Friday, June 6, 2014

The Best of Times For Genealogy -- With or Without Conference Attendance (June 6, 2014)

Harold Henderson of Midwestern Microhistory: A Genealogy Blog is a source for thoughtful and sometimes controversial opinions about genealogy, genealogy blogging, and genealogy education and certification among other subjects.  His post of several thought "Items" this past Thursday gave me some pause and reason to ruminate.  

Item three of "Wandering through the wilderness"  in particular was thought provoking.  I am a member of NEHGS, the "largest US genealogy society" to which Harold referred.  I pay my dues.  I read The Weekly Genealogist and often mention it in my Saturday Serendipity round-ups.  I respond to more of the weekly NEHGS polls than not -- and I have had a small piece published in American Ancestors.  But I am also among those who responded to the survey about genealogy conferences and admitted I was not planning on attending one in 2014.  

By the end of Harold's post, I got the distinct impression that perhaps I and my ilk were not learning because we were not planning to attend a genealogy conference this year.  I wondered briefly if I was indeed a genealogy slacker who should be ashamed.  But then I said to myself, "Wait a darned minute John. Perhaps Harold is missing another alphabetized series of possibilities and he is leaping to conclusions about the dedication to genealogy education (or lack thereof) that you and your ilk have simply because you do not plan to attend a genealogy conference during this particular trip around the sun."  To wit . . . 

(a)  Attendance at genealogy conferences can be expensive and run hundreds of dollars and more when the cost of transportation, lodging, meals, and conference fees are taken into account.  Not everyone with a deep interest in genealogy can devote limited resources to travel to a genealogy conference or conferences even once in a while, let alone each year.

(b)  Those who are not retired and still have to answer to that pesky activity called "one's day job," often (if not usually) have limited time off each year to divide among responsibilities such as family, home upkeep, vacations, etc.  Attending conferences takes time from these other responsibilities and is especially difficult if the conference is during the normal work week and at a distant location requiring travel, lodging, meals, and so on.  Unless one's occupation is as a professional genealogist, genealogy pursuits have to be done around the demands of making a living and functioning as a member of an existing family.  And many non-professional genealogists already struggle with spouses and children who tend to believe too much discretionary time and family resources are spent on genealogy and not enough on living breathing family.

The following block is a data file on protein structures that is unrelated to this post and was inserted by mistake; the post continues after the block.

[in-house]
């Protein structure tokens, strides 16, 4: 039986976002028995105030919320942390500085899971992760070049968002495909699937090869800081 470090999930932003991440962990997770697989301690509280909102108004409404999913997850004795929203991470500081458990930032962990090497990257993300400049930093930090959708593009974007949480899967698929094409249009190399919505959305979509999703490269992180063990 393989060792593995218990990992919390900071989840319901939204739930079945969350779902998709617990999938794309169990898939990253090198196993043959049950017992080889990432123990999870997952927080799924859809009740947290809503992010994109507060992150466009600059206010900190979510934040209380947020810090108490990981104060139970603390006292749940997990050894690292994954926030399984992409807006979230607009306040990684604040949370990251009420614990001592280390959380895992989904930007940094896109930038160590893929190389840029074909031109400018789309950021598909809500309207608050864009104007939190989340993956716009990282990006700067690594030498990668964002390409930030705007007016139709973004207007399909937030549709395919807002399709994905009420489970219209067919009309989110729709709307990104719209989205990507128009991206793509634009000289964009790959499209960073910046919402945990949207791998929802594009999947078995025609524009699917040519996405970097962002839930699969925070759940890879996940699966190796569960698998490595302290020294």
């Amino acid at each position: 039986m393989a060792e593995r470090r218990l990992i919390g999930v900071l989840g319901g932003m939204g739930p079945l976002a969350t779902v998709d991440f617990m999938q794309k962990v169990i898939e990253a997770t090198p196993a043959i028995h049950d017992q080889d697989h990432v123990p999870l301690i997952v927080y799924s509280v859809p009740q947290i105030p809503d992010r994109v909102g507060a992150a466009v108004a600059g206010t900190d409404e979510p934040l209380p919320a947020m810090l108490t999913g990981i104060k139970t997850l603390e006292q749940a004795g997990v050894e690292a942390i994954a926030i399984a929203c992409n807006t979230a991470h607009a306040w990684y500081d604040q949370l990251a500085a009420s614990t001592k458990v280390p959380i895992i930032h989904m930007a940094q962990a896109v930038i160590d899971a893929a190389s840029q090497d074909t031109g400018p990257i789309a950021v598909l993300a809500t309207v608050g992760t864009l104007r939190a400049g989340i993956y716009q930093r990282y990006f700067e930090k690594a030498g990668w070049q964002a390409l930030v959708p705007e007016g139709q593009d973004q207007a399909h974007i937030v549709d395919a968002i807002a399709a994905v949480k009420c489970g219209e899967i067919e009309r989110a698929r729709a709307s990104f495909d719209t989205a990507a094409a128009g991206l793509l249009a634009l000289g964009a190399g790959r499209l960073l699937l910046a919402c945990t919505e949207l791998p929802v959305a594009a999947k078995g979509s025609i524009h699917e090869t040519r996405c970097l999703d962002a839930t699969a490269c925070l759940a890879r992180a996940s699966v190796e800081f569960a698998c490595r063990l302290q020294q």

(c)  Regularly reading the available genealogy resources of society journals, organization magazines, and even the content of genealogy blogs surely has educational value for those who cannot attend conferences.  And what about the increasingly available and marketed genealogy webinars and livestreaming of conference sessions?  Do these count as conference "attendance?" 

(d)  The payment of annual dues to the likes of NEHGS, NGS and state and local genealogical societies is more than just the price of a membership card.  It brings with it the resources of access to extensive research databases, journals/periodicals, magazines, webinars, and opportunities to self-educate outside occasional conferences.  Imagine the percentage of those who make use of all these resources but cannot take the time or expend the funds to attend a conference at least once a year!

After engaging in my own  wanderings through the conference Item raised by Harold I felt much better.  In fact, I came to the belief that for genealogy this is not the best of times and the worst of times -- it is the best of times.  Indeed, it is a Golden Age with more resources available to more people at less expense than ever before -- and a conference is just one of myriad resources for genealogical education.  

It is hard to avoid the conclusion that, "You can lead a genealogist to conferences, but a pencil must be lead!"  

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Copyright 2014, John D. Tew
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  1. May I also add listening to genealogy and history podcasts? See some of my choices at From Maine to Kentucky.

  2. Hi Elizabeth! You caught me on that one. I am especially embarrassed to have left that out since I have loaded in today's Saturday Serendipity a mention of your May 9th post on podcasts. I only just read that post this week as I continue to catch up on blog reading that I missed during my May hiatus. It is set to upload at 10:00 this morning. Thank you for commenting and mentioning podcasts here!!!